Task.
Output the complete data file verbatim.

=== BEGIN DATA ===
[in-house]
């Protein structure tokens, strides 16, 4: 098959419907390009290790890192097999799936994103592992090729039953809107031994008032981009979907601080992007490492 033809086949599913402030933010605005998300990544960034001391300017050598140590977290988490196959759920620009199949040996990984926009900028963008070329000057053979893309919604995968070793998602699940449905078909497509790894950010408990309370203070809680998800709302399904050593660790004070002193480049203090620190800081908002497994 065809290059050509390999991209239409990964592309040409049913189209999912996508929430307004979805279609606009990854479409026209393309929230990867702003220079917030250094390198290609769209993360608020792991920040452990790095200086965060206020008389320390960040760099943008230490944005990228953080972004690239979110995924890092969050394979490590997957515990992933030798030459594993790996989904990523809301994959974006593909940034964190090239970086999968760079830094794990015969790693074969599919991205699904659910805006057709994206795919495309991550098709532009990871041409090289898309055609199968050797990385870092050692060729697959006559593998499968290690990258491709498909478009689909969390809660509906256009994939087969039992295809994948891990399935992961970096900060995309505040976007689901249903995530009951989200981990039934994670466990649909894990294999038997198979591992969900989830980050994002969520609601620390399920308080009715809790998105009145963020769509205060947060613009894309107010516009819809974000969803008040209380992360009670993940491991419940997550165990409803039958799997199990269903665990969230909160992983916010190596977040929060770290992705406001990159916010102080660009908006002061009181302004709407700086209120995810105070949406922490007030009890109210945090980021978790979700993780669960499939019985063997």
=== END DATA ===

[in-house]
């Protein structure tokens, strides 16, 4: 098959419907390009290790890192097999799936994103592992090729039953809107031994008032981009979907601080992007490492 033809086949599913402030933010605005998300990544960034001391300017050598140590977290988490196959759920620009199949040996990984926009900028963008070329000057053979893309919604995968070793998602699940449905078909497509790894950010408990309370203070809680998800709302399904050593660790004070002193480049203090620190800081908002497994 065809290059050509390999991209239409990964592309040409049913189209999912996508929430307004979805279609606009990854479409026209393309929230990867702003220079917030250094390198290609769209993360608020792991920040452990790095200086965060206020008389320390960040760099943008230490944005990228953080972004690239979110995924890092969050394979490590997957515990992933030798030459594993790996989904990523809301994959974006593909940034964190090239970086999968760079830094794990015969790693074969599919991205699904659910805006057709994206795919495309991550098709532009990871041409090289898309055609199968050797990385870092050692060729697959006559593998499968290690990258491709498909478009689909969390809660509906256009994939087969039992295809994948891990399935992961970096900060995309505040976007689901249903995530009951989200981990039934994670466990649909894990294999038997198979591992969900989830980050994002969520609601620390399920308080009715809790998105009145963020769509205060947060613009894309107010516009819809974000969803008040209380992360009670993940491991419940997550165990409803039958799997199990269903665990969230909160992983916010190596977040929060770290992705406001990159916010102080660009908006002061009181302004709407700086209120995810105070949406922490007030009890109210945090980021978790979700993780669960499939019985063997």